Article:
Call for Papers: Yemenite Jewish Women
The Schechter Institute of Jewish Studies
The Jewish women of Yemen faced a major sociocultural transition upon their exodus from the pre-modern Yemenite world. Women in Yemen were, on the whole, illiterate and confined to extremely time-consuming traditional roles in the private domain. Life in their new places of residence, whether in Israel, England, or New York, demanded quick adaptation and initially involved harsh conditions and menial work.
Yet the Yemenite Jewish community has been remarkably successful in adapting to the conditions of its host societies; its integration with largely Ashkenazi elites provides a unique test case for studying the impact of migration and multicultural relations in the modern Jewish world. Many of its members, both male and female, have risen to influential positions in their new environs and have made signal achievements in fields ranging from education, social activism, art, dance, and music to scholarship and religious scholarship. The Yemenite case is distinctive in the extent to which women as well as men have participated in these attainments.
For example, R. Yosef Kafah, a leading Maimonidean scholar, and his wife, Bracha Kafah, who heads a vast charity organization and has traveled worldwide at the request of the Israeli government to accompany cultural exhibits, both received the Israel Prize (in different years) for their major contributions to society; no other married couple in Israeli history has achieved this honor.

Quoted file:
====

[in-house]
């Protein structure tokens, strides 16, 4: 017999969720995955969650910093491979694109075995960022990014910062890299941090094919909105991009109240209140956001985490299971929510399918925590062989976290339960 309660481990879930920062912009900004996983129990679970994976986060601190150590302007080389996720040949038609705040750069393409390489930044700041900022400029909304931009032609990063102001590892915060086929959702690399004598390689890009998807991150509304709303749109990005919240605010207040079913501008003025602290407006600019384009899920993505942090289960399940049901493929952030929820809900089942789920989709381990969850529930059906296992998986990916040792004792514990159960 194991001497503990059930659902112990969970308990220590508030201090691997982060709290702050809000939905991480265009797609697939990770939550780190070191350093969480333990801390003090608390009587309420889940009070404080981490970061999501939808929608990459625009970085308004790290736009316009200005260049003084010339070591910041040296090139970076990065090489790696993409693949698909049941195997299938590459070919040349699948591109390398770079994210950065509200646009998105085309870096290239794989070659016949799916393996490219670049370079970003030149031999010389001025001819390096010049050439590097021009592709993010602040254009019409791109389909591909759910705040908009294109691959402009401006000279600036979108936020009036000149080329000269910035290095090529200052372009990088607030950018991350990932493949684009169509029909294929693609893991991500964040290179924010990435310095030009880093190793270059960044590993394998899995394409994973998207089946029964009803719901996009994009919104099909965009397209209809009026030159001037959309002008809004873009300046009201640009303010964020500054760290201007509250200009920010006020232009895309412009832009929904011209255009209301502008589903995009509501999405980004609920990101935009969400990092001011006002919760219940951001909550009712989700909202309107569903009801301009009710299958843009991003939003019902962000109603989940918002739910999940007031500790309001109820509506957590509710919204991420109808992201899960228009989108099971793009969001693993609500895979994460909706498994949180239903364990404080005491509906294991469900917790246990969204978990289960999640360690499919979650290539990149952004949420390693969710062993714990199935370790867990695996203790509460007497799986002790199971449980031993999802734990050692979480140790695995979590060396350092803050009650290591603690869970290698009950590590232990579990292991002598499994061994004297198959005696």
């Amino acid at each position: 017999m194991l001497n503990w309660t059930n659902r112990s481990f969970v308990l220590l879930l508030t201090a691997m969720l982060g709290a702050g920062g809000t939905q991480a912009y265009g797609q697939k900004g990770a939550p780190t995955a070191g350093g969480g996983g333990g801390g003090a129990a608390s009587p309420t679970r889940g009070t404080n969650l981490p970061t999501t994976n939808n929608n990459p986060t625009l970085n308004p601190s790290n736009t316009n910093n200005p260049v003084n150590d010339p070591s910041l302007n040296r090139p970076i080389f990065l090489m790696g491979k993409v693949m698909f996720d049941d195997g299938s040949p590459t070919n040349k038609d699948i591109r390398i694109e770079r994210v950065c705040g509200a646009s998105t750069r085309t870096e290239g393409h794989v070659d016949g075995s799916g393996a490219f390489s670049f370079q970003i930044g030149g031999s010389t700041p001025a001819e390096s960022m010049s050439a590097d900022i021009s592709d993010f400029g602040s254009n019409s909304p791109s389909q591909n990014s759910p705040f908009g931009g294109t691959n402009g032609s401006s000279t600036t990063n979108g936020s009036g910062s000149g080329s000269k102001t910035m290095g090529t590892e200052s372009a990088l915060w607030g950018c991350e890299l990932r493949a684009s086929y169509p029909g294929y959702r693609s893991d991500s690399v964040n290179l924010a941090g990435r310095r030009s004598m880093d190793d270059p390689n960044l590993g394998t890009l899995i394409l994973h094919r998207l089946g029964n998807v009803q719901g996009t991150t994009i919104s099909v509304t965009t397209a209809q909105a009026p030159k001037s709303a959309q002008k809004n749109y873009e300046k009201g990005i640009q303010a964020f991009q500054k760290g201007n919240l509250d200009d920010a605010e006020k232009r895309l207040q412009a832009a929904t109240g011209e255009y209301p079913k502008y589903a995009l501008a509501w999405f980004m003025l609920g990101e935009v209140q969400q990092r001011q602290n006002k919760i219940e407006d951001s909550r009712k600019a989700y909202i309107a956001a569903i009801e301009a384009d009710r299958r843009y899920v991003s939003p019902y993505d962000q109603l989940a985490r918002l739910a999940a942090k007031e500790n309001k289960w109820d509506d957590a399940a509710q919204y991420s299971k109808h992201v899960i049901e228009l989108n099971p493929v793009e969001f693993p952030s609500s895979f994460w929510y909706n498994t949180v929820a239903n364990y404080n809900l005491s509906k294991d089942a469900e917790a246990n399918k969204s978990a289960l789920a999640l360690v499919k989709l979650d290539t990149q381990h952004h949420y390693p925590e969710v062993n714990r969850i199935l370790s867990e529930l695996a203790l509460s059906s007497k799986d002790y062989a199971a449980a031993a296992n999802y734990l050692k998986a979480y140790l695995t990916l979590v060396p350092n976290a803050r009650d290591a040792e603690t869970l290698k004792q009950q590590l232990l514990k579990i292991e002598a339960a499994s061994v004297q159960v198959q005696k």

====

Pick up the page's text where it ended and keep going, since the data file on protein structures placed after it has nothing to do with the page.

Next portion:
Issue no. 11 of Nashim will be devoted to Yemenite Jewish women: their migrations and integration into their new communities; their cultural contributions and activities in the present and the recent past; and their history in Yemen and outside. We also invite contributions on gender relations within the Yemenite community and in its negotiations with host societies. Submissions in all disciplines, including literature and the arts, are encouraged. The issue’s consulting editor is Nitza Druyan of Hofstra University.
Please send proposals for submissions to the Managing Editor of Nashim by February 1, 2005, by e-mail (preferably) to firstname.lastname@example.org; by mail to Nashim, The Schechter Institute of Jewish Studies, POB 16080, Jerusalem 91160; or by fax to +972-2-6790840. Final date for submission of articles: May 1, 2005. All scholarly articles will be subject to academic review. Academic Editor of Nashim: Renee Levine Melammed.
Nashim is published jointly by the Schechter Institute of Jewish Studies, the Hadassah-Brandeis Institute, and Indiana University